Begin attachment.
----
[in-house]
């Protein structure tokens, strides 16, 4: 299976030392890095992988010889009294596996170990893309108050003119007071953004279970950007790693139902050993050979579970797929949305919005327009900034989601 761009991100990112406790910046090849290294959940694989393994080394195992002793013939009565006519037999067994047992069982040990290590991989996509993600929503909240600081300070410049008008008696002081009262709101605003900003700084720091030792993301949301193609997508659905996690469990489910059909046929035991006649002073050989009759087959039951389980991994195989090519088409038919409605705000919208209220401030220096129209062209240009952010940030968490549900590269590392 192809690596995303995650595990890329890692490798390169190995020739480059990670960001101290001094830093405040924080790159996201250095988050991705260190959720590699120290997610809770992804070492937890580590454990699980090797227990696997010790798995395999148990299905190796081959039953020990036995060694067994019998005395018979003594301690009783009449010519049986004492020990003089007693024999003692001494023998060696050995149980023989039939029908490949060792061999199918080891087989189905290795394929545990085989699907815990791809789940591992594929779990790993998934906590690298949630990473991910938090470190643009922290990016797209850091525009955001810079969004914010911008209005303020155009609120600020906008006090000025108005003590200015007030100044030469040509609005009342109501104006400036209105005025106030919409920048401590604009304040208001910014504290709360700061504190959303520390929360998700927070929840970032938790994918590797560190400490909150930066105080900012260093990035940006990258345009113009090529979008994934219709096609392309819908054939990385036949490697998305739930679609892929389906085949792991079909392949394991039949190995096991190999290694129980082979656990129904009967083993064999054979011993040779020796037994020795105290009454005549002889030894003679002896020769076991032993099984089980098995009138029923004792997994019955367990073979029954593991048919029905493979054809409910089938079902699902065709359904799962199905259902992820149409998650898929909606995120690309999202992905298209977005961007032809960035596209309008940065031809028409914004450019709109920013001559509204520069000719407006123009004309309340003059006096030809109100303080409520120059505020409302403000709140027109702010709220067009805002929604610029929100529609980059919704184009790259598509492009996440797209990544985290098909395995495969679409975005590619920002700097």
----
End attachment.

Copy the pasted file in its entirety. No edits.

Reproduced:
[in-house]
């Protein structure tokens, strides 16, 4: 299976030392890095992988010889009294596996170990893309108050003119007071953004279970950007790693139902050993050979579970797929949305919005327009900034989601 761009991100990112406790910046090849290294959940694989393994080394195992002793013939009565006519037999067994047992069982040990290590991989996509993600929503909240600081300070410049008008008696002081009262709101605003900003700084720091030792993301949301193609997508659905996690469990489910059909046929035991006649002073050989009759087959039951389980991994195989090519088409038919409605705000919208209220401030220096129209062209240009952010940030968490549900590269590392 192809690596995303995650595990890329890692490798390169190995020739480059990670960001101290001094830093405040924080790159996201250095988050991705260190959720590699120290997610809770992804070492937890580590454990699980090797227990696997010790798995395999148990299905190796081959039953020990036995060694067994019998005395018979003594301690009783009449010519049986004492020990003089007693024999003692001494023998060696050995149980023989039939029908490949060792061999199918080891087989189905290795394929545990085989699907815990791809789940591992594929779990790993998934906590690298949630990473991910938090470190643009922290990016797209850091525009955001810079969004914010911008209005303020155009609120600020906008006090000025108005003590200015007030100044030469040509609005009342109501104006400036209105005025106030919409920048401590604009304040208001910014504290709360700061504190959303520390929360998700927070929840970032938790994918590797560190400490909150930066105080900012260093990035940006990258345009113009090529979008994934219709096609392309819908054939990385036949490697998305739930679609892929389906085949792991079909392949394991039949190995096991190999290694129980082979656990129904009967083993064999054979011993040779020796037994020795105290009454005549002889030894003679002896020769076991032993099984089980098995009138029923004792997994019955367990073979029954593991048919029905493979054809409910089938079902699902065709359904799962199905259902992820149409998650898929909606995120690309999202992905298209977005961007032809960035596209309008940065031809028409914004450019709109920013001559509204520069000719407006123009004309309340003059006096030809109100303080409520120059505020409302403000709140027109702010709220067009805002929604610029929100529609980059919704184009790259598509492009996440797209990544985290098909395995495969679409975005590619920002700097």